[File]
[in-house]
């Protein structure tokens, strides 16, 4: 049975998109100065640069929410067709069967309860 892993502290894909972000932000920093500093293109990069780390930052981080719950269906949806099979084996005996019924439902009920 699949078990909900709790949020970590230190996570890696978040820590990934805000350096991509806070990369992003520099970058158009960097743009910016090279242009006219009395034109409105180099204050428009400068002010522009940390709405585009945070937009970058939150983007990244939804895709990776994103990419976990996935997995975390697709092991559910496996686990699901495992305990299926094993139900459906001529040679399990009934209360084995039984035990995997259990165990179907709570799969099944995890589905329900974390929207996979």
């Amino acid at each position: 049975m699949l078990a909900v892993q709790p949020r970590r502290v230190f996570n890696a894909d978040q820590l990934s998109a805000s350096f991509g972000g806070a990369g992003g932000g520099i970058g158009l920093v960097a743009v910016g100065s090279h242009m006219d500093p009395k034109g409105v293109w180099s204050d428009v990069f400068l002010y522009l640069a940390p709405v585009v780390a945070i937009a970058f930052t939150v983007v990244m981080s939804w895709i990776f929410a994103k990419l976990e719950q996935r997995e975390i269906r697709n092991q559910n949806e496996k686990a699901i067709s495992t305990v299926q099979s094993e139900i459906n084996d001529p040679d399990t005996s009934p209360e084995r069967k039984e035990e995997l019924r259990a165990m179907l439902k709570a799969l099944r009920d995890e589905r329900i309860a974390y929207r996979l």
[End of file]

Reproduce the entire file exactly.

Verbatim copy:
[in-house]
């Protein structure tokens, strides 16, 4: 049975998109100065640069929410067709069967309860 892993502290894909972000932000920093500093293109990069780390930052981080719950269906949806099979084996005996019924439902009920 699949078990909900709790949020970590230190996570890696978040820590990934805000350096991509806070990369992003520099970058158009960097743009910016090279242009006219009395034109409105180099204050428009400068002010522009940390709405585009945070937009970058939150983007990244939804895709990776994103990419976990996935997995975390697709092991559910496996686990699901495992305990299926094993139900459906001529040679399990009934209360084995039984035990995997259990165990179907709570799969099944995890589905329900974390929207996979």
């Amino acid at each position: 049975m699949l078990a909900v892993q709790p949020r970590r502290v230190f996570n890696a894909d978040q820590l990934s998109a805000s350096f991509g972000g806070a990369g992003g932000g520099i970058g158009l920093v960097a743009v910016g100065s090279h242009m006219d500093p009395k034109g409105v293109w180099s204050d428009v990069f400068l002010y522009l640069a940390p709405v585009v780390a945070i937009a970058f930052t939150v983007v990244m981080s939804w895709i990776f929410a994103k990419l976990e719950q996935r997995e975390i269906r697709n092991q559910n949806e496996k686990a699901i067709s495992t305990v299926q099979s094993e139900i459906n084996d001529p040679d399990t005996s009934p209360e084995r069967k039984e035990e995997l019924r259990a165990m179907l439902k709570a799969l099944r009920d995890e589905r329900i309860a974390y929207r996979l």